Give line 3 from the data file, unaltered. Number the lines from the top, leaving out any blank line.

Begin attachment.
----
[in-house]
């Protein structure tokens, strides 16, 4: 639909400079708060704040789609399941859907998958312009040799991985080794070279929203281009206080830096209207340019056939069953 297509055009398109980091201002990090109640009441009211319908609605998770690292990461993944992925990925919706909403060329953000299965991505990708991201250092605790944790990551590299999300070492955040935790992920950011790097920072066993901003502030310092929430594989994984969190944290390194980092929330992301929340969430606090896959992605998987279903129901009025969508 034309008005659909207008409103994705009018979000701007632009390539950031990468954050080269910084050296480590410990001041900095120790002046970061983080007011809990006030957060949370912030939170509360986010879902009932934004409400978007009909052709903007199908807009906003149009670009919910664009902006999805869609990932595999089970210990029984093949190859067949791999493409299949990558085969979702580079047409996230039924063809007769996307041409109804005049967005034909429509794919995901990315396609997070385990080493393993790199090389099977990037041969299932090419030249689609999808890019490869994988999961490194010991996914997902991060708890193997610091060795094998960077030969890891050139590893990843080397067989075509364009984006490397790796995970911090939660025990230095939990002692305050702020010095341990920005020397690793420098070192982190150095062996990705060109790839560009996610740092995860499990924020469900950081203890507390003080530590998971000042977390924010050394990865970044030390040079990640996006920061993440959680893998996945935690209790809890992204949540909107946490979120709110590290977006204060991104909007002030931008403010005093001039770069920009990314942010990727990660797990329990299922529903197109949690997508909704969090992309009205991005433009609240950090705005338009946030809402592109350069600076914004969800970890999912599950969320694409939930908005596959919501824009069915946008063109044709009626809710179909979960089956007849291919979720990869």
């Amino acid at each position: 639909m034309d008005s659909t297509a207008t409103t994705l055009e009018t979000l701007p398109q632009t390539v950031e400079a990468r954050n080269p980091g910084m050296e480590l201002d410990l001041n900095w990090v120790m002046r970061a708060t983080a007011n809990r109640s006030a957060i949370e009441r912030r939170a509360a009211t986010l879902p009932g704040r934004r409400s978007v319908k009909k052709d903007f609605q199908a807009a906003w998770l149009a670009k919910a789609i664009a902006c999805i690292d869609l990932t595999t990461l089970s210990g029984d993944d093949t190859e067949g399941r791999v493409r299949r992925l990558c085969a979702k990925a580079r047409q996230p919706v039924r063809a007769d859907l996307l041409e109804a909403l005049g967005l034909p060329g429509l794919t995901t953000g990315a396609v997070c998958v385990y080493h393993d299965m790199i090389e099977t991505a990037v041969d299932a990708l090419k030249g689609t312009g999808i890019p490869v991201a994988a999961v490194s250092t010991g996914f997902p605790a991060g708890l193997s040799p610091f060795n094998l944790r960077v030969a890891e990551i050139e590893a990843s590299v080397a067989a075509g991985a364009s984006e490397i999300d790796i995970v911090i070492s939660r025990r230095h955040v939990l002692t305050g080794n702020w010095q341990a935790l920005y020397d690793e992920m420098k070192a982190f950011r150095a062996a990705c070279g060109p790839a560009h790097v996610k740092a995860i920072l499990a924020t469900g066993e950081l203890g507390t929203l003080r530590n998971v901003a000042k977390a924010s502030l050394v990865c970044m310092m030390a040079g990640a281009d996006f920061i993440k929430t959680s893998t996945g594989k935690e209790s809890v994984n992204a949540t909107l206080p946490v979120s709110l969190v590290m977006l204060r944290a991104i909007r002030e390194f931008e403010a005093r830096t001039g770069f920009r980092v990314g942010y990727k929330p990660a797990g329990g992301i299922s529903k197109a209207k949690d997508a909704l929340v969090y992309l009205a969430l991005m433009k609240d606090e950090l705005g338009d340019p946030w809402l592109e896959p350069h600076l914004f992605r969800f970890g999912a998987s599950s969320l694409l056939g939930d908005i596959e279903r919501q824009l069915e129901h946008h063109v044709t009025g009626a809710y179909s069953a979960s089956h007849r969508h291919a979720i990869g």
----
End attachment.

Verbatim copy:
């Amino acid at each position: 639909m034309d008005s659909t297509a207008t409103t994705l055009e009018t979000l701007p398109q632009t390539v950031e400079a990468r954050n080269p980091g910084m050296e480590l201002d410990l001041n900095w990090v120790m002046r970061a708060t983080a007011n809990r109640s006030a957060i949370e009441r912030r939170a509360a009211t986010l879902p009932g704040r934004r409400s978007v319908k009909k052709d903007f609605q199908a807009a906003w998770l149009a670009k919910a789609i664009a902006c999805i690292d869609l990932t595999t990461l089970s210990g029984d993944d093949t190859e067949g399941r791999v493409r299949r992925l990558c085969a979702k990925a580079r047409q996230p919706v039924r063809a007769d859907l996307l041409e109804a909403l005049g967005l034909p060329g429509l794919t995901t953000g990315a396609v997070c998958v385990y080493h393993d299965m790199i090389e099977t991505a990037v041969d299932a990708l090419k030249g689609t312009g999808i890019p490869v991201a994988a999961v490194s250092t010991g996914f997902p605790a991060g708890l193997s040799p610091f060795n094998l944790r960077v030969a890891e990551i050139e590893a990843s590299v080397a067989a075509g991985a364009s984006e490397i999300d790796i995970v911090i070492s939660r025990r230095h955040v939990l002692t305050g080794n702020w010095q341990a935790l920005y020397d690793e992920m420098k070192a982190f950011r150095a062996a990705c070279g060109p790839a560009h790097v996610k740092a995860i920072l499990a924020t469900g066993e950081l203890g507390t929203l003080r530590n998971v901003a000042k977390a924010s502030l050394v990865c970044m310092m030390a040079g990640a281009d996006f920061i993440k929430t959680s893998t996945g594989k935690e209790s809890v994984n992204a949540t909107l206080p946490v979120s709110l969190v590290m977006l204060r944290a991104i909007r002030e390194f931008e403010a005093r830096t001039g770069f920009r980092v990314g942010y990727k929330p990660a797990g329990g992301i299922s529903k197109a209207k949690d997508a909704l929340v969090y992309l009205a969430l991005m433009k609240d606090e950090l705005g338009d340019p946030w809402l592109e896959p350069h600076l914004f992605r969800f970890g999912a998987s599950s969320l694409l056939g939930d908005i596959e279903r919501q824009l069915e129901h946008h063109v044709t009025g009626a809710y179909s069953a979960s089956h007849r969508h291919a979720i990869g």